Reconceptualizing Property in Designs
74 Pages Posted: 26 Feb 2020
This article addresses the protection of the design of products - known in Intellectual Property terminology as applied art or industrial designs - which although important to modern economy and society suffers from continuous neglect in American legal discourse. Industrial Design sits at the crossroads of copyright, patent and trademark, and is thus believed to enjoy the protection of all three. Yet, in reality, industrial designs do not fit accurately into any one of these schemes. Therefore, design receives inappropriate legal treatment in the U.S.A.
In this article I present the reasons for a specially tailored law, a sui generis design law, and outline a detailed mechanism to resolve the ongoing debate with respect to the nexus of copyrightable applied art and un-copyrightable industrial design - a unity of design doctrine - which would protect all applied art and industrial designs under a new sui generis right. My conclusion is that such a scheme should be based on a copyright paradigm, since design is closer to creative than inventive endeavor. However, design is also guided by some immanent features, such as technology, function and fashion. Therefore, copyright doctrine is not appropriate for the design realm. The proposed scheme is logical, recommended by policy considerations, simplifies law, and is compatible with all international standards.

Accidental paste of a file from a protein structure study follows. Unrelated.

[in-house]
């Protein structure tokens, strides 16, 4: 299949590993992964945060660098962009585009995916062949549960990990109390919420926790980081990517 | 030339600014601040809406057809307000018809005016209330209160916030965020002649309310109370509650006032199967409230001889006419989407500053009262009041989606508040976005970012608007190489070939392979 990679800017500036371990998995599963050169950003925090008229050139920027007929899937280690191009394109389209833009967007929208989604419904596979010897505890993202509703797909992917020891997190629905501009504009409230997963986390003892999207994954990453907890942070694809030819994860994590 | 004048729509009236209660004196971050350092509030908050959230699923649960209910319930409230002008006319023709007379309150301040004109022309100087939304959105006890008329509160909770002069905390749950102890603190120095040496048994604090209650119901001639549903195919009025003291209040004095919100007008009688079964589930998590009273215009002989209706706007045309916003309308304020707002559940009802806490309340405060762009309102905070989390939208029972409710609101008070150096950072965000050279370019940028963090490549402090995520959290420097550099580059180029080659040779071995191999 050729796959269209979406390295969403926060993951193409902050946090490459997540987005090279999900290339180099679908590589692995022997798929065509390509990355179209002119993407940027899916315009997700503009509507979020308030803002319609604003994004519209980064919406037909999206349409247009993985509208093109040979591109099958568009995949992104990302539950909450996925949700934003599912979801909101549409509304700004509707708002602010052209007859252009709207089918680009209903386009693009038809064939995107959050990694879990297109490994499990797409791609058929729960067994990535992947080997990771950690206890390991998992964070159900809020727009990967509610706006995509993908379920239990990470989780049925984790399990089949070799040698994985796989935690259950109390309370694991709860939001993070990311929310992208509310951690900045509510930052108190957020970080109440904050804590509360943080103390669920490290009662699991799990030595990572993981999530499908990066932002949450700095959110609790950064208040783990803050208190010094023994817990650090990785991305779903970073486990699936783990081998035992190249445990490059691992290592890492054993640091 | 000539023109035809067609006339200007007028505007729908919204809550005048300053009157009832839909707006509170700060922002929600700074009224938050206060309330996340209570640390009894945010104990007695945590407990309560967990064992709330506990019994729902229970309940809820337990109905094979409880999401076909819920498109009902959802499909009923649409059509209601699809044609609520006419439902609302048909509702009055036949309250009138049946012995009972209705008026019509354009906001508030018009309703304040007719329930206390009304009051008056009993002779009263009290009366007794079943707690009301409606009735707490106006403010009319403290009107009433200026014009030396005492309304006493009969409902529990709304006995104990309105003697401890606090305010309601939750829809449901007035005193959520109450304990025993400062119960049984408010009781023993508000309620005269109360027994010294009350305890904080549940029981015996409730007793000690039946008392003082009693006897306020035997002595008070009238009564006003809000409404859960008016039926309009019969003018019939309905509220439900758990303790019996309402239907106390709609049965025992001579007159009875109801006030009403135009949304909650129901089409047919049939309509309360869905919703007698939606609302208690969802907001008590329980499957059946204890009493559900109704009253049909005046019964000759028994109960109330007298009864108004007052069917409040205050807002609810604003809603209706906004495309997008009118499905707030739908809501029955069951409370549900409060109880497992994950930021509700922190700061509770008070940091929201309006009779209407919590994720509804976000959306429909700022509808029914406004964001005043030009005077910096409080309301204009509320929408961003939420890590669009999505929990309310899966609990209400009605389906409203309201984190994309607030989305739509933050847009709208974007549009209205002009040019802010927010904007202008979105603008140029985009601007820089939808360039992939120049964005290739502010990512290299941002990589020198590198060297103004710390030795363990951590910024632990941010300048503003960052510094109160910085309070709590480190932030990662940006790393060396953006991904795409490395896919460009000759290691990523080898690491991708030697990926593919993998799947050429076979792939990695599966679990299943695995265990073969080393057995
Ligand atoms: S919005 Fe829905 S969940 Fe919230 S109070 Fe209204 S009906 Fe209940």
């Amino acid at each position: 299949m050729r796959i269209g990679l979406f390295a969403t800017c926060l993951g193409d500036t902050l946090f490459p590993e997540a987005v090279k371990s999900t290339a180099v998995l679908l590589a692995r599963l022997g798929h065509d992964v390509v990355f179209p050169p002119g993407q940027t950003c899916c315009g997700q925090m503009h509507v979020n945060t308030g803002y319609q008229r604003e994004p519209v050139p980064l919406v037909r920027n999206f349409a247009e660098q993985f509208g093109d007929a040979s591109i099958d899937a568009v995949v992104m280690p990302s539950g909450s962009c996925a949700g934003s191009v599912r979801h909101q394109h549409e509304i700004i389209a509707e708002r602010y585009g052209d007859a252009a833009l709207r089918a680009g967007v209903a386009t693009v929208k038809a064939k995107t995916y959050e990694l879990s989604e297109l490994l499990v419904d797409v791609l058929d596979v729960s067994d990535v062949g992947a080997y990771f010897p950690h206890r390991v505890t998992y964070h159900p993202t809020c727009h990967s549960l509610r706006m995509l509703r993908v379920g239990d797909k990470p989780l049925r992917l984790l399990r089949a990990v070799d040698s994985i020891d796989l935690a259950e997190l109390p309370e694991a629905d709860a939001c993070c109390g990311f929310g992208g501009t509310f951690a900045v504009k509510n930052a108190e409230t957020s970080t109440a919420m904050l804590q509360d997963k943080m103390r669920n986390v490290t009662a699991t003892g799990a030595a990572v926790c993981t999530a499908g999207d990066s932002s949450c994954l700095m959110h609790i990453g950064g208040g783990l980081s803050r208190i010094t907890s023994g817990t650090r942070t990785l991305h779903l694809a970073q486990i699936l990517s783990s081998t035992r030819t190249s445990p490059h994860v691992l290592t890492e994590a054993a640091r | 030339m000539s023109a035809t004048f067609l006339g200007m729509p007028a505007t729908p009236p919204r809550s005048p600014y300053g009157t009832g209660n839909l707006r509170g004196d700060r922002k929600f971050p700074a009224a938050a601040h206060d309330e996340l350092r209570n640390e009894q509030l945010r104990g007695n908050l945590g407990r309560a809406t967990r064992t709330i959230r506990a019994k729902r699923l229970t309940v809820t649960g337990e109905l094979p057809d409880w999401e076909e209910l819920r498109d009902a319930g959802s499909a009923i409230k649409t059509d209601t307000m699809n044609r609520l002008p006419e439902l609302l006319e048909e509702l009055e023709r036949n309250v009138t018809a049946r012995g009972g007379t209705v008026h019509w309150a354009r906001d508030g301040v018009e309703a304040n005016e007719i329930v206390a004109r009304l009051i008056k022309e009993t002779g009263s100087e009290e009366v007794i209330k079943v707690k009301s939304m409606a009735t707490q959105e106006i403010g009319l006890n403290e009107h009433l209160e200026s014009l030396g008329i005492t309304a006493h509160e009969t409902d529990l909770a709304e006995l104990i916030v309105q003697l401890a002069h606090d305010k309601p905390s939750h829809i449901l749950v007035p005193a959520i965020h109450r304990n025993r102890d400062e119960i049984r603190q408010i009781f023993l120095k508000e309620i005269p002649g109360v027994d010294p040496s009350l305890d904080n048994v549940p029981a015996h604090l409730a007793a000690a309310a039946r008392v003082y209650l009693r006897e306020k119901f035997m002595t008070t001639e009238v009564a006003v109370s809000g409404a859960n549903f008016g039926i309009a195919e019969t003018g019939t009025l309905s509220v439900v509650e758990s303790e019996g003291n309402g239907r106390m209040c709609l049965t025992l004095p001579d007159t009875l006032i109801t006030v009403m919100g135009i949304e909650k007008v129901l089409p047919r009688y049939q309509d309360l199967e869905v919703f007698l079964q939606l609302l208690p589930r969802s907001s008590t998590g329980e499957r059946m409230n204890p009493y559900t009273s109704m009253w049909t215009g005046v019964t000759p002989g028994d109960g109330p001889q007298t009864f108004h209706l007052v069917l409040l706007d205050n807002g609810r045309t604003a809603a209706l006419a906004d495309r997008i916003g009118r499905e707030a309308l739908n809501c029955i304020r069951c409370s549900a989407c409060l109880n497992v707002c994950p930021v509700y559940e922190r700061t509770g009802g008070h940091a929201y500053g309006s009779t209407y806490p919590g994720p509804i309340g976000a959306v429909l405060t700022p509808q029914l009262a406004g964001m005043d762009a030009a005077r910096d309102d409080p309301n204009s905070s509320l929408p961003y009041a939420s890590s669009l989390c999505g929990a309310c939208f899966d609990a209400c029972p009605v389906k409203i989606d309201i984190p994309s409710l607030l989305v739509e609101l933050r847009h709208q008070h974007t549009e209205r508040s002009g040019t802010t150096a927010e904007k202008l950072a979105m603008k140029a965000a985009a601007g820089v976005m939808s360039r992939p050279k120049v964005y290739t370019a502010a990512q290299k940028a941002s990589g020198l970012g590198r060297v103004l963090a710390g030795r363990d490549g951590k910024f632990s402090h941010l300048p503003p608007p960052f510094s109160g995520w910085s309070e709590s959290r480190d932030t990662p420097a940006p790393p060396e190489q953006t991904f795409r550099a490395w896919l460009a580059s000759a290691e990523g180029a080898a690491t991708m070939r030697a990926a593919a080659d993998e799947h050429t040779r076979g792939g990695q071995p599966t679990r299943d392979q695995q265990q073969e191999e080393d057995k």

In the framework of the proposed unity of design doctrine I also treat one of the most troublesome questions in the field, that of the derivative applied art market, such as copyrighted figures from movies later on merchandized by varied industrialized products. I propose a dynamic and easy to handle legal rule to answer this mobility from the copyright realm into the industrial designed products realm, which helps end the ongoing dilemma of the legal framework for industrial designs.
Keywords: Intellectual Property, Copyright, Patents, Industrial Designs, Applied Art
Suggested Citation: Suggested Citation